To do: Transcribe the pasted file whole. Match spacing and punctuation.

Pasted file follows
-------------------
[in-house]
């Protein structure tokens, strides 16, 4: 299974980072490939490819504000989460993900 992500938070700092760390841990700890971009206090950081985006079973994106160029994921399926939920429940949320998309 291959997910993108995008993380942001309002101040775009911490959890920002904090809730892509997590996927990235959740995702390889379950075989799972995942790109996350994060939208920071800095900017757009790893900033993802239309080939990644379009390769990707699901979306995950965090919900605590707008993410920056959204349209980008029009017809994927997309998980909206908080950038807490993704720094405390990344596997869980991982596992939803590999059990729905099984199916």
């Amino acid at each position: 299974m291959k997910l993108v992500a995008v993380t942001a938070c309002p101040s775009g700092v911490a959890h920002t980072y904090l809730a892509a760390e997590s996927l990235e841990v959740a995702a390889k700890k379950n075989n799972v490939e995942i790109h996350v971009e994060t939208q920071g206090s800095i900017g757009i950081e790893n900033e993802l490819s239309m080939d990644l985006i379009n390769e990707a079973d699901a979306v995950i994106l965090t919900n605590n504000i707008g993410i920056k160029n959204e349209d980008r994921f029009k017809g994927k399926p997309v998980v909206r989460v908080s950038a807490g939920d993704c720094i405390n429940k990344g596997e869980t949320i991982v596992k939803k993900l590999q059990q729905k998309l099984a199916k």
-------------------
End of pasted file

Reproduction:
[in-house]
């Protein structure tokens, strides 16, 4: 299974980072490939490819504000989460993900 992500938070700092760390841990700890971009206090950081985006079973994106160029994921399926939920429940949320998309 291959997910993108995008993380942001309002101040775009911490959890920002904090809730892509997590996927990235959740995702390889379950075989799972995942790109996350994060939208920071800095900017757009790893900033993802239309080939990644379009390769990707699901979306995950965090919900605590707008993410920056959204349209980008029009017809994927997309998980909206908080950038807490993704720094405390990344596997869980991982596992939803590999059990729905099984199916």
């Amino acid at each position: 299974m291959k997910l993108v992500a995008v993380t942001a938070c309002p101040s775009g700092v911490a959890h920002t980072y904090l809730a892509a760390e997590s996927l990235e841990v959740a995702a390889k700890k379950n075989n799972v490939e995942i790109h996350v971009e994060t939208q920071g206090s800095i900017g757009i950081e790893n900033e993802l490819s239309m080939d990644l985006i379009n390769e990707a079973d699901a979306v995950i994106l965090t919900n605590n504000i707008g993410i920056k160029n959204e349209d980008r994921f029009k017809g994927k399926p997309v998980v909206r989460v908080s950038a807490g939920d993704c720094i405390n429940k990344g596997e869980t949320i991982v596992k939803k993900l590999q059990q729905k998309l099984a199916k």